Led by David Frisvold from the Department of Economics at Emory University, researchers report that, while a soda tax would lead to a “moderate reduction in soft drink consumption by children and adolescents”, such a reduction would be off-set by “increases in consumption of other high calorie drinks”.
Dr Frisvold and his co-workers base their conclusions on state soft drink sales and excise tax information between 1989 and 2006 correlated with data from the National Health and Nutrition Examination Survey (NHANES). They publish their findings in the Journal of Public Economics.
The study adds to the ongoing debate about the merits of imposing higher taxes on soft drinks. Advocates point to the potential to reduce calorie intakes and therefore help reduce exploding obesity rates. On the other hand, critics such as the American Beverage Association has vociferously opposed soda taxes, calling them ‘simplistic and ineffective’ for dealing with public health challenges.
Same data, different conclusions
The new study appears at odds with a recent study by the USDA’s Economic Research Service (ERS), which also used NHANES data. The USDA study, available here , found that a 20 percent soda tax could reduce overweight prevalence to 62.4 percent (from 66.9 percent currently) and prevalence of obesity to 30.4 percent over a year (from 33.4 percent).
The USDA study found that increasing the price of sugary sodas by 20 percent could cause an average reduction of 37 calories per day, equivalent to 3.8 pounds of body weight over a year for adults, and an average of 43 calories per day, or 4.5 pounds over a year, for children.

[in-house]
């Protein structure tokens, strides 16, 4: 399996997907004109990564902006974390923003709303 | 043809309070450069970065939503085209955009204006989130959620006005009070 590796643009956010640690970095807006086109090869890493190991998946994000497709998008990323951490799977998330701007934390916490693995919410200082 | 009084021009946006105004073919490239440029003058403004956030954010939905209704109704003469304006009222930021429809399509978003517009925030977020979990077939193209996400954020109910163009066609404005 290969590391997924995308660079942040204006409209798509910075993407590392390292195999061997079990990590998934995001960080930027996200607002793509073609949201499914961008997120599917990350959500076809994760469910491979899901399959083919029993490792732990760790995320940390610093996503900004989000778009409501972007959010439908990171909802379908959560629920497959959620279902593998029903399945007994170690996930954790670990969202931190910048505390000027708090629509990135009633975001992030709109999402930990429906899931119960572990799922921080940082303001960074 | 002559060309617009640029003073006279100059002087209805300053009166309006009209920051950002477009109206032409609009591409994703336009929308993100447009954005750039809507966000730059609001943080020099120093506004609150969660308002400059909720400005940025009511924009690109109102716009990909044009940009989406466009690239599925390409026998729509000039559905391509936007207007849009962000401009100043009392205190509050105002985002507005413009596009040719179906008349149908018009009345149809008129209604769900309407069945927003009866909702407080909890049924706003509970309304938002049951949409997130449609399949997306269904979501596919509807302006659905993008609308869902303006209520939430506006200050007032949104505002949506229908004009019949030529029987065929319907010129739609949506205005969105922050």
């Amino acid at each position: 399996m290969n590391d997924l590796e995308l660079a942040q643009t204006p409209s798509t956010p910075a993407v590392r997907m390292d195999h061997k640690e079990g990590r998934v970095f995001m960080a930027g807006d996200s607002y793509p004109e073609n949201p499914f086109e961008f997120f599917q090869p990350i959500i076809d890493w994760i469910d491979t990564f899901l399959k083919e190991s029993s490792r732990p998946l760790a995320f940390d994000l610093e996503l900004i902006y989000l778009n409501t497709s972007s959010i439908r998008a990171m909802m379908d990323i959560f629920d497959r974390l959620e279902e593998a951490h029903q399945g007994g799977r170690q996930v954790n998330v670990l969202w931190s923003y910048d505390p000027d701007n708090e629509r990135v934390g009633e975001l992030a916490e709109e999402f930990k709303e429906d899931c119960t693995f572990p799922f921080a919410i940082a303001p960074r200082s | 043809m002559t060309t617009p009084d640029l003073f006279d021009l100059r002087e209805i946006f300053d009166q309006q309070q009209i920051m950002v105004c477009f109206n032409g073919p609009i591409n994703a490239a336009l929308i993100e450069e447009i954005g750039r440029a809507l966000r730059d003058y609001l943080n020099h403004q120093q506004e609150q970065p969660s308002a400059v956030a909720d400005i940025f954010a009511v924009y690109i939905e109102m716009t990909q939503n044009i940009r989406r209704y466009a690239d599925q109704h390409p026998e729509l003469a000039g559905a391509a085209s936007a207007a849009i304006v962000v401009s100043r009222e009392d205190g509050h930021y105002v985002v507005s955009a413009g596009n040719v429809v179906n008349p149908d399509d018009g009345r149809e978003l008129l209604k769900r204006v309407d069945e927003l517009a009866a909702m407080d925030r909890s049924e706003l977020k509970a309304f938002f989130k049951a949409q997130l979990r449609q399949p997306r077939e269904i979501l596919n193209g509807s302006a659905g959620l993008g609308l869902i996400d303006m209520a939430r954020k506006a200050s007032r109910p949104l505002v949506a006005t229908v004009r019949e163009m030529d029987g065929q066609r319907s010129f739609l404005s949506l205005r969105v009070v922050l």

Dr Frisvold and his co-workers came to a different conclusion, however, noting that “the evidence to date is that soft drink taxes are ineffective as an ‘obesity tax’”.
By merging data from NHANES with information on state soft drink sales and excise tax they calculated that “soft drink taxation, as currently practiced in the United States, leads to a moderate reduction in soft drink consumption by children and adolescents. However, we show that this reduction in soda consumption is completely offset by increases in consumption of other high calorie drinks.”
Door still wide open
The researchers said that, while there is evidence against the effectiveness of soda taxes, their findings suggest at least two avenues of further inquiry.
“First, although there is no evidence that soft drink taxes improve weight outcomes in children and adolescents, the fact that children and adolescents substitute more nutritious whole milk for soft drinks when taxed suggests that there may be broader health benefits that are not yet understood.
“Second, most historical tax rates are considerably lower than those that have been recently proposed, so that extrapolating our results to much larger increases in tax rates may not be appropriate. It is possible that there is a tax rate threshold at which consumers’ reactions are greatly magnified, so it is unclear whether consumer substitution patterns would be sufficiently different with large tax changes to reduce total caloric intake.
“Findings from these areas of inquiry could suggest that there are pathways by which it is possible that soft drink taxes could indirectly improve child and adolescent health,” they added.
Dr Frisvold collaborated with Jason Fletcher from the School of Public Health at Yale University, and Nathan Tefft from the Department of Economics, Bates College.
Source: Journal of Public Economics
Published online ahead of print, doi: 10.1016/j.jpubeco.2010.09.005
“The effects of soft drink taxes on child and adolescent consumption and weight outcomes”
Authors: Jason M. Fletcher, David E. Frisvold, Nathan Tefft